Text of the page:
Do interactions with the remains and sites of the Roman past influence today's societies and public places? "Yes," answers Davidson Assistant Professor of Classics Darian Totten in her new book Making Roman Places, Past and Present: Papers Presented at the First Critical Roman Archaeology Conference Held at Stanford University in March, 2008. Co-edited with Kathryn Samuels of North Dakota State University, the book collates studies of the ancient Roman empire and its continued influence in our modern societies.
Totten, who came to Davidson this fall from Stanford University, primarily focuses her research on the Roman economy and its internal connections. "I'm interested in the intersection of space, geography, economics, social life, and social practice in the ancient world," she explained. Her dissertation, which influenced her contributions to Making Roman Places, focuses on ancient "material culture" in southern Italy. Totten said, "I tried to see if studying archaeological artifacts would make it possible to trace certain patterns of an ancient economic region."
Making Roman Places makes a new contribution to classical studies through juxtaposing studies of "place-making" in the past with analyses how people interact with places in the present. Totten explained, "Place-making is how people interact with spaces -and with each other-and make them into social places. We were interested in not only how the Romans did this in the past, but how our contemporary societies still utilize and manipulate this material culture to shape experiences of place."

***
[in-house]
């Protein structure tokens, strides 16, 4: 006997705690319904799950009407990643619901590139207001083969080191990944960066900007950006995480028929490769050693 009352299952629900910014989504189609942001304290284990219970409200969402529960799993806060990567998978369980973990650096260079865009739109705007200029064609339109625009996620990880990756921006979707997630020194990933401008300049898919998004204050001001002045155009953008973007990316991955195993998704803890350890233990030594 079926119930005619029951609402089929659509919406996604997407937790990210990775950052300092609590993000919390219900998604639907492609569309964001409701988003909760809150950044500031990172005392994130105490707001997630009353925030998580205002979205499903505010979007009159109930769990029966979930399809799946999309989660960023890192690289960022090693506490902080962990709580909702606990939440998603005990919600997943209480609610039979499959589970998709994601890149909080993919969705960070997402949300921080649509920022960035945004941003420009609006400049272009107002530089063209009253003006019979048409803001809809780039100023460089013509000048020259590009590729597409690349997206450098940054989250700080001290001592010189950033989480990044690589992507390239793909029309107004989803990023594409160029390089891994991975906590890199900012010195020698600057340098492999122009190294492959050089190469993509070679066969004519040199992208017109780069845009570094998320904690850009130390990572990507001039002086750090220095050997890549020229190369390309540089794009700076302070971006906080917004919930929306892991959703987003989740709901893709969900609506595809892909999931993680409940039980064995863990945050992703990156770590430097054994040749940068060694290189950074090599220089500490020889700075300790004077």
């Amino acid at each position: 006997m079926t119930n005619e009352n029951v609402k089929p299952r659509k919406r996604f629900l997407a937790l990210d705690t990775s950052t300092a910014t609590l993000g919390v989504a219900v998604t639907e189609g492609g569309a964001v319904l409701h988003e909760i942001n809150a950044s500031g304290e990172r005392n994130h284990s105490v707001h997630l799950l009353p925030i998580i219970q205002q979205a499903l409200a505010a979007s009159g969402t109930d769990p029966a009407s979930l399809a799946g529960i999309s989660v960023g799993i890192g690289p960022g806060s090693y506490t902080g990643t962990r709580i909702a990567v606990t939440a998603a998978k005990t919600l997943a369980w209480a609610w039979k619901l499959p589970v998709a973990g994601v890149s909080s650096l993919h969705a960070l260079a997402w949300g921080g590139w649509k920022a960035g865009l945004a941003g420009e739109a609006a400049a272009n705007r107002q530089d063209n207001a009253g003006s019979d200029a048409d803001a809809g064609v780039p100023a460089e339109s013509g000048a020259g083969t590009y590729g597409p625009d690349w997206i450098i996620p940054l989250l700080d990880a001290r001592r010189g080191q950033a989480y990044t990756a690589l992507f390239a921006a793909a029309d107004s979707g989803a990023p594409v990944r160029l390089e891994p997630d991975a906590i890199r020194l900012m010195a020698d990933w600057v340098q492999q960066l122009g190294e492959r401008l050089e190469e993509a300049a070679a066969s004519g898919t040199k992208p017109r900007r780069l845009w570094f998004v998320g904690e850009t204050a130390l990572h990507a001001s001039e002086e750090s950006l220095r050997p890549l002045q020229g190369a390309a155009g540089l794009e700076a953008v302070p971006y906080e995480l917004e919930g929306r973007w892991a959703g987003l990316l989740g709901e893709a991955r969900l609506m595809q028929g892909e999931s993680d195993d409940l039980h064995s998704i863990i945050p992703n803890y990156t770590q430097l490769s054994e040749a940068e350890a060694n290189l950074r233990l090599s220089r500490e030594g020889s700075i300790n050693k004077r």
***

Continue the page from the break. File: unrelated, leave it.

The studies of the Roman past include cases from ancient Ephesus, Anatolia, Italy, and the forts of Roman Britain and Dura Europos. Totten's contribution in Making Roman Places specifically focuses on how Etruscan sites have been used to create a certain discourse on Italian heritage, not only in Italy, but in the EU and internationally. Other contributions explore how such ancient Roman heritage plays a significant role in place-making in Tunisia and Cyprus.
Making Roman Places is available online from the publisher's website.